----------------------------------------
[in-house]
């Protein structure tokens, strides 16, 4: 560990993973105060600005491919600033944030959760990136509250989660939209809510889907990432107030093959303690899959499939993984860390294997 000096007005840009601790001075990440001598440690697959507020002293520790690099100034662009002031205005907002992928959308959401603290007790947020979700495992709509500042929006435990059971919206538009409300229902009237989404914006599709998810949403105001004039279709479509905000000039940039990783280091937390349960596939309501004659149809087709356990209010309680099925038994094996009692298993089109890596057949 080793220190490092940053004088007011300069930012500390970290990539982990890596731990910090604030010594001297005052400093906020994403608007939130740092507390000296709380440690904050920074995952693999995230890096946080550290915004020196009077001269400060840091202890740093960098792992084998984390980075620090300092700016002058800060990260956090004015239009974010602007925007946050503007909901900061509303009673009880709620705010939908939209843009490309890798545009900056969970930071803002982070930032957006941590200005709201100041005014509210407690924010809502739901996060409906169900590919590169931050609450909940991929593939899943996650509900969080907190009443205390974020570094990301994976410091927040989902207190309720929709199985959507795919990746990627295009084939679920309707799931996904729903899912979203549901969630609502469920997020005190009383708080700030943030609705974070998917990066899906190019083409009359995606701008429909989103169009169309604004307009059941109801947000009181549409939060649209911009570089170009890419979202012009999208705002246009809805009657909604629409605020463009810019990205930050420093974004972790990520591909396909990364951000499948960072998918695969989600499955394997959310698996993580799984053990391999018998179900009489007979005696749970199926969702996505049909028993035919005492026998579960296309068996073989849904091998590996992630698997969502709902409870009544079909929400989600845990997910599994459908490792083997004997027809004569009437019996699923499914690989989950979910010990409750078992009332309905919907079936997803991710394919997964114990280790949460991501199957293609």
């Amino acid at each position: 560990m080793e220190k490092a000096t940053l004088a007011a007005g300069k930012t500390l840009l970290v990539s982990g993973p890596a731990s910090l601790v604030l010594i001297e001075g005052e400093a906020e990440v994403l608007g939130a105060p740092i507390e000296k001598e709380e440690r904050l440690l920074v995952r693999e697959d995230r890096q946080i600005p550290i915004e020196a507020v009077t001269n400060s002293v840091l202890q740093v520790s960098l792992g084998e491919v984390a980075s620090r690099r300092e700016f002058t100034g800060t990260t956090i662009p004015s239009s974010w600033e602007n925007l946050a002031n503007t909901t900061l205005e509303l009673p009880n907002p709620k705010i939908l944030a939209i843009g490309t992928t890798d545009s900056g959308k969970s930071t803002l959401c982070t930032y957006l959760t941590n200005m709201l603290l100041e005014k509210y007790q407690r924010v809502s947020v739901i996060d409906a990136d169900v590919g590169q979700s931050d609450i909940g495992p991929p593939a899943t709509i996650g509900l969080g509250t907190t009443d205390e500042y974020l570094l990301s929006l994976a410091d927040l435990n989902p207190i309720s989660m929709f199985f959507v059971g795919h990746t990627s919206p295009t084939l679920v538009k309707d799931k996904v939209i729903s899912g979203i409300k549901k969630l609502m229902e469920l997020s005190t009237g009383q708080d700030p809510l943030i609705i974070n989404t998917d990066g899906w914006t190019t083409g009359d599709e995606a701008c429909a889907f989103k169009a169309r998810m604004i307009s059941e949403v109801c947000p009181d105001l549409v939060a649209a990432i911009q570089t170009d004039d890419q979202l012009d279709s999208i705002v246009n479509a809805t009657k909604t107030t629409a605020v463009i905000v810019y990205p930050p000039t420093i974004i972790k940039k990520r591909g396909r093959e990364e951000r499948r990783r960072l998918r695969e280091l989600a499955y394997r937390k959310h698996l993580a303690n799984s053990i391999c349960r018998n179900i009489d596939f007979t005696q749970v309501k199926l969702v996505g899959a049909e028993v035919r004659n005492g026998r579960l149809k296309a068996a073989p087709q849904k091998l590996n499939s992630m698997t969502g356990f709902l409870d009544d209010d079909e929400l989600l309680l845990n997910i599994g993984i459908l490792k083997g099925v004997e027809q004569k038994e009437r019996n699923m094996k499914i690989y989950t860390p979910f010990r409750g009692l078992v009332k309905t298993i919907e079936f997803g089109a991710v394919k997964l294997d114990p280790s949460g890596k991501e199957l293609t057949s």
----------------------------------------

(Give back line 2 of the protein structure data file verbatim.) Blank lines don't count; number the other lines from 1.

């Protein structure tokens, strides 16, 4: 560990993973105060600005491919600033944030959760990136509250989660939209809510889907990432107030093959303690899959499939993984860390294997 000096007005840009601790001075990440001598440690697959507020002293520790690099100034662009002031205005907002992928959308959401603290007790947020979700495992709509500042929006435990059971919206538009409300229902009237989404914006599709998810949403105001004039279709479509905000000039940039990783280091937390349960596939309501004659149809087709356990209010309680099925038994094996009692298993089109890596057949 080793220190490092940053004088007011300069930012500390970290990539982990890596731990910090604030010594001297005052400093906020994403608007939130740092507390000296709380440690904050920074995952693999995230890096946080550290915004020196009077001269400060840091202890740093960098792992084998984390980075620090300092700016002058800060990260956090004015239009974010602007925007946050503007909901900061509303009673009880709620705010939908939209843009490309890798545009900056969970930071803002982070930032957006941590200005709201100041005014509210407690924010809502739901996060409906169900590919590169931050609450909940991929593939899943996650509900969080907190009443205390974020570094990301994976410091927040989902207190309720929709199985959507795919990746990627295009084939679920309707799931996904729903899912979203549901969630609502469920997020005190009383708080700030943030609705974070998917990066899906190019083409009359995606701008429909989103169009169309604004307009059941109801947000009181549409939060649209911009570089170009890419979202012009999208705002246009809805009657909604629409605020463009810019990205930050420093974004972790990520591909396909990364951000499948960072998918695969989600499955394997959310698996993580799984053990391999018998179900009489007979005696749970199926969702996505049909028993035919005492026998579960296309068996073989849904091998590996992630698997969502709902409870009544079909929400989600845990997910599994459908490792083997004997027809004569009437019996699923499914690989989950979910010990409750078992009332309905919907079936997803991710394919997964114990280790949460991501199957293609």